dc.publisherThe University of Arizona.en_US
dc.rightsCopyright © is held by the author. Digital access to this material is made possible by the University Libraries, University of Arizona. Further transmission, reproduction or presentation (such as public display or performance) of protected items is prohibited except with permission of the author.en_US
dc.description.abstractThe formation of a self-limiting interface layer for the integration of high-k dielectric materials into silicon based transistor devices was investigated. Chlorine atoms were used to activate a liquid cleaned Si(100) surface for the reaction with H₂O(g). A saturation coverage of 0.8 monolayers of chlorine atoms was deposited on a hydrogen terminated Si(100) surface by exposure to Cl₂ gas at 10 Torr under ultraviolet illumination at 300 K. The self-limiting interface layer was formed by exposing the chlorine terminated surface to water vapor at P(HOH)=100 Torr and temperatures ranging from 325 to 373 K. The coverage of oxygen resulting from H₂O exposures was directly correlated with a decrease in the Cl coverage and ranged from 0.2-1.2 monolayers. Complete removal of surface chlorine was achieved by 100°C water exposures in 45 minutes. The final chapter summarizes three papers published which describe the moisture absorption into borophosphosilicate glass (BPSG) films and an investigation of a gas phase etching process applied to borosilicate glass (BSG), phosphosilicate glass (PSG), and BPSG films. The absorption and reaction of water with doped and undoped oxides as well as the effect of annealing was investigated using a variety of annealed BPSG films. Asdeposited (AD) and annealed (500, 750, and 900°C) borophosphosilicate glass (BPSG) films were characterized during aging, baking, and etching using transmission Fourier transform infrared spectroscopy and ellipsometry. The water content in the BPSG films increased steadily during storage at ambient conditions. The B-O bond was shown to be the primary site for water adsorption on the surface of the film. Water absorption into the film was consistent with a reaction-limited model. It is likely that the water present reacted readily with P=O groups forming P-O and PO-H. This slower reaction with P=O species is proposed as the rate-limiting step for water absorption. The etching of BPSG with gas phase HF produced a low volatility residue consisting of a mixture of boric acid B(OH)₃, phosphoric acid H₃PO₄, and water. Partial removal of the residue was accomplished using both direct and indirect UV–Cl₂ processes.en_US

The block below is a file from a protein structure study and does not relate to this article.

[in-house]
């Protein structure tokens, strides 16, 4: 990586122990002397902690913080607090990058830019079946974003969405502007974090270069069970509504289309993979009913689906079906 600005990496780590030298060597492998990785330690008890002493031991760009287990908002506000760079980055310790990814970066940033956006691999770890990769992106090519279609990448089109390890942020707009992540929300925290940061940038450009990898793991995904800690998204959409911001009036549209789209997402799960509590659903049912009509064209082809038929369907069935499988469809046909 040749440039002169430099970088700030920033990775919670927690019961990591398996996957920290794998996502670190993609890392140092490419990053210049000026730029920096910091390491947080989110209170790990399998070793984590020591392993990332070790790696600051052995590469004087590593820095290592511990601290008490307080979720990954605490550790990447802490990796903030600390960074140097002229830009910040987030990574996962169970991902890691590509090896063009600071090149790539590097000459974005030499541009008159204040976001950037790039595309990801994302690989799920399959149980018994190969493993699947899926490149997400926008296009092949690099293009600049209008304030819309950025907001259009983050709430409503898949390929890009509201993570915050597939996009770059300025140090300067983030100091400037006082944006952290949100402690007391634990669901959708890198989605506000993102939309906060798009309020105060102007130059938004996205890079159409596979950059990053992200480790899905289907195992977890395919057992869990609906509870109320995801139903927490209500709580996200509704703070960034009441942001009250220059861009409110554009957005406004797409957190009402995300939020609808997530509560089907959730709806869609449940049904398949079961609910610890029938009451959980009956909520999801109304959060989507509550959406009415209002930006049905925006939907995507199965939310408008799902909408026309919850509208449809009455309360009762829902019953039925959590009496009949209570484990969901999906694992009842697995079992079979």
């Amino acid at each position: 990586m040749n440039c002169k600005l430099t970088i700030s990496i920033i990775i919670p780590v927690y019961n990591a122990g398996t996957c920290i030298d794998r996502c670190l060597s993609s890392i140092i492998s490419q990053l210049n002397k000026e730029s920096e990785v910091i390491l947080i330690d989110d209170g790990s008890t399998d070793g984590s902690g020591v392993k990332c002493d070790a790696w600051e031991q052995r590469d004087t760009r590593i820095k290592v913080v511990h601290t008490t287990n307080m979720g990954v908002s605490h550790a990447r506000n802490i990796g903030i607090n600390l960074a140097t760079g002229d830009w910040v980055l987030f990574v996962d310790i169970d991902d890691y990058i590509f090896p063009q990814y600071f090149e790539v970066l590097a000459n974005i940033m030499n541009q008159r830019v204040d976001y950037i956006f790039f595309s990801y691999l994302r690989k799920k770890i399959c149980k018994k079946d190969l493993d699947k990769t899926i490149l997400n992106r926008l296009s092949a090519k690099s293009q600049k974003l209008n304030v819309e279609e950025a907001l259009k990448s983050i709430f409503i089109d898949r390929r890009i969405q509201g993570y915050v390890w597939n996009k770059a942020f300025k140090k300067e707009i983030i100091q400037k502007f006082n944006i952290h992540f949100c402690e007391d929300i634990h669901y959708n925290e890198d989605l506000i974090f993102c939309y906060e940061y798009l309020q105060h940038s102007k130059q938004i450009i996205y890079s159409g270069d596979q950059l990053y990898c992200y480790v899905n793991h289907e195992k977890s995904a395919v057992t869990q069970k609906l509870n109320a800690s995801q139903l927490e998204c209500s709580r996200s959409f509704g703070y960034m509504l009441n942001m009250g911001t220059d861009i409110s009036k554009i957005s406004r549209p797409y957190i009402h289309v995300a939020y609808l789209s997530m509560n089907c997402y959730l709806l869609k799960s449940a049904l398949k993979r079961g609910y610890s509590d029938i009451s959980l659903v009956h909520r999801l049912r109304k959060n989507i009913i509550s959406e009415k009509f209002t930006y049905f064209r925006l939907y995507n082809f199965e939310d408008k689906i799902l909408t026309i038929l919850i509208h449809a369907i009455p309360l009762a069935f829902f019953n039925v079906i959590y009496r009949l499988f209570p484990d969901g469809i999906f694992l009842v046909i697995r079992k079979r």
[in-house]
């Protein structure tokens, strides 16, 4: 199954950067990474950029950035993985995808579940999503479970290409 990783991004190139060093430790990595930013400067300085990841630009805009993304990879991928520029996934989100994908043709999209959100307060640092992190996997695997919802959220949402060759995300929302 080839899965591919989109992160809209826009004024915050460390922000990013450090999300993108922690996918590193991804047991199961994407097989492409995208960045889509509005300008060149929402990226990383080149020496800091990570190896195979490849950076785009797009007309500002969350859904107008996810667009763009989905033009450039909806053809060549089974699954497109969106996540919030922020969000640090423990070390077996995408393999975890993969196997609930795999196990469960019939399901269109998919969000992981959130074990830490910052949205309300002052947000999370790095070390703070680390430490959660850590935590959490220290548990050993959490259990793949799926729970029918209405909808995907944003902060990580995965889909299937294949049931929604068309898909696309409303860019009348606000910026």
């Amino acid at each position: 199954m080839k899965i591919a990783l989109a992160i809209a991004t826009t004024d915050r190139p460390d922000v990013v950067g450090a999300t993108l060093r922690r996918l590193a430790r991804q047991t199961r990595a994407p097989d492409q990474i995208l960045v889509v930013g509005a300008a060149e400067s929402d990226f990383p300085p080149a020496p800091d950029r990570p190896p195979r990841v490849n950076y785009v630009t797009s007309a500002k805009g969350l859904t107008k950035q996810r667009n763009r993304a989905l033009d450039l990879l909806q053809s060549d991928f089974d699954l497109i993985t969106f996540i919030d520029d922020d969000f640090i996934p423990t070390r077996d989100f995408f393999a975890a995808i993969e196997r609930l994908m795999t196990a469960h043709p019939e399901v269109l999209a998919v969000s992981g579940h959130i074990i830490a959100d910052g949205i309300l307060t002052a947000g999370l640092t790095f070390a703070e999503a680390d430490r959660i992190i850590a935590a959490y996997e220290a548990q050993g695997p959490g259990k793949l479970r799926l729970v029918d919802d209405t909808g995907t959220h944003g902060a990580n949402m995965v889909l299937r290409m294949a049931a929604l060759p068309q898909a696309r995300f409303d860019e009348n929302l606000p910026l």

dc.typetexten_US
dc.typeElectronic Dissertationen_US
thesis.degree.namePhDen_US
thesis.degree.leveldoctoralen_US
thesis.degree.disciplineChemical Engineeringen_US
thesis.degree.disciplineGraduate Collegeen_US
thesis.degree.grantorUniversity of Arizonaen_US
dc.contributor.chairMuscat, Anthonyen_US
dc.contributor.committeememberMuscat, Anthonyen_US
dc.contributor.committeememberSáez, A. Eduardoen_US
dc.contributor.committeememberBlowers, Paulen_US
dc.identifier.proquest1757en_US
dc.identifier.oclc659747516en_US